Are You Afraid? 3 Reasons Why AI Scares Us*lVuNx2ASugWYyO0F

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The problem of awareness — Will we see it coming?

The problems of control and alignment expose the situation in which a superintelligence could end up being harmful to us. In both cases, we assume that a superintelligence already exists and, more importantly, that we’re aware of it. This raises a question: Is there a possibility that a superintelligence emerges without us knowing it? That’s the problem of awareness. It points to the essential question of whether we’re capable of foreseeing the appearance of a superintelligence.

From this perspective, we find two cases: In the first case, a superintelligence appears too fast for us to react in an intelligence explosion. In the second case, we’re unaware that it is even happening. That’s the problem of ignorance.

An intelligence explosion — From AGI to superintelligence

Either we arrive at a superintelligence slowly, step by step, following a controlled path carefully planned, or an intelligence explosion occurs as soon as we create a general artificial intelligence (AGI). In this second scenario — which Stephen Hawking depicted—an AGI would be able to improve itself recursively until it reaches the Singularity. In the words of futurist Ray Kurzweil,

“Within a few decades, machine intelligence will surpass human intelligence, leading to The Singularity — technological change so rapid and profound it represents a rupture in the fabric of human history.”

It’s reasonable to think that there’s a level of intelligence such that AI could be smart enough to improve itself. An AI — which is faster, more accurate, and has a better memory than we do — could reach that level without previous warning.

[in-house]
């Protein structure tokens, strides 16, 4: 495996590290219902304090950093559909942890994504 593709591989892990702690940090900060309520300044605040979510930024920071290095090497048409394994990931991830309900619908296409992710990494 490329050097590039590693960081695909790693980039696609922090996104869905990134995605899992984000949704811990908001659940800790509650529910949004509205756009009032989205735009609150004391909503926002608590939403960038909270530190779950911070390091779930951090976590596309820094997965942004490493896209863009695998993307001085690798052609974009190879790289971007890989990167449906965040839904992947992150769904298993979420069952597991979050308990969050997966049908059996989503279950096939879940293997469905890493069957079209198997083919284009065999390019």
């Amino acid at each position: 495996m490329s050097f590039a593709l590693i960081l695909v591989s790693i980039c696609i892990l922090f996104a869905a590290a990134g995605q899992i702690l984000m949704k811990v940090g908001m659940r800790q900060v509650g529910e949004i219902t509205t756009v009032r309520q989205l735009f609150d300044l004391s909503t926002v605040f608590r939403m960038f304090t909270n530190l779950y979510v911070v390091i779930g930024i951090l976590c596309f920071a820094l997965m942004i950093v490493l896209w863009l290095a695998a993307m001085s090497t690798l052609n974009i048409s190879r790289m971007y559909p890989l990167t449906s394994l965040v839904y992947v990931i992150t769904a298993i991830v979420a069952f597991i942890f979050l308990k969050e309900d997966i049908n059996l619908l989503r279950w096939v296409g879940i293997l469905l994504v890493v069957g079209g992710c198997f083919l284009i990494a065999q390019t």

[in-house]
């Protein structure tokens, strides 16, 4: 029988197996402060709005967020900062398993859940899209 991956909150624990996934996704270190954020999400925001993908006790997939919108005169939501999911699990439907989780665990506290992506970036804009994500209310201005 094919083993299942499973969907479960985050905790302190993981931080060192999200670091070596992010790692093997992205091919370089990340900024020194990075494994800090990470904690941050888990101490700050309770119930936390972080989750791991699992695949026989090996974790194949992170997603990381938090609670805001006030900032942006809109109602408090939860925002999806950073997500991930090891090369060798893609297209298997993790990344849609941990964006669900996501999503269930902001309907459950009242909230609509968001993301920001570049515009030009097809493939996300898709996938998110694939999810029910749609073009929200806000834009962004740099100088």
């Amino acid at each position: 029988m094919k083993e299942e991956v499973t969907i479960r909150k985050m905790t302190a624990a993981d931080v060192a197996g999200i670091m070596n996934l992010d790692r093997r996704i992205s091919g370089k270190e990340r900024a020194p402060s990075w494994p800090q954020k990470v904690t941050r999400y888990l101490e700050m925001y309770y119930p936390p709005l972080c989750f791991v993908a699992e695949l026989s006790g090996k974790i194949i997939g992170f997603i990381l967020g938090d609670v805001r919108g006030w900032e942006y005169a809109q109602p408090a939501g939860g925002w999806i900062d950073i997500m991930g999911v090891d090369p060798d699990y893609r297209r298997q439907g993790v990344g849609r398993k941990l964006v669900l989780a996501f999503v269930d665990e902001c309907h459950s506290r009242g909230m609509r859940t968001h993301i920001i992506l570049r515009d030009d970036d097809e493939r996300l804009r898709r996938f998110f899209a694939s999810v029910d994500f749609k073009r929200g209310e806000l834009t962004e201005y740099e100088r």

The reason is that narrow AI already performs way better than us at some basic functions. Once it acquires system 2 cognitive functions, its unmatched memory and processing capability will allow it to become a superintelligence faster than we imagine. If this scenario becomes true, we won’t have time to find a contingency plan.

The problem of ignorance — We may be too dumb

Whoever builds a general artificial intelligence first will rule the world. Or that’s at least how it feels to see big tech companies developing and deploying increasingly powerful machine learning systems year after year.

The trend of building large models is in its heyday due to the possibilities of self-supervised learning and the use of supercomputers. But we still can’t answer the question of why we’re doing it this way? The direction we’re following is clear, but how or when we’ll arrive at our destination is unknown. It’s as if we’re running towards a wall blindfolded. We’re convinced that, because deep learning systems are working wonders, this paradigm will lead us to our final stop eventually.

However, there’s an important issue here. What if the problem isn’t that we’re blindfolded but that we’re blind? What if our capabilities of understanding the reality around us are too limited to detect whether we’ve built a superintelligence or not? I’ve talked about this issue in a previous article. I claimed that our physical and cognitive limitations may prevent us from acknowledging the existence of a superintelligence. If we remain unable to develop tools to reliably perceive reality, we’ll remain unaware that a superintelligence is arising in the dark.

If we keep creating powerful models and we’re actually on the right path, we may reach our destination before we know it. And, if the superintelligence arising in the dark happens to be unfriendly, then we’ll be in trouble.


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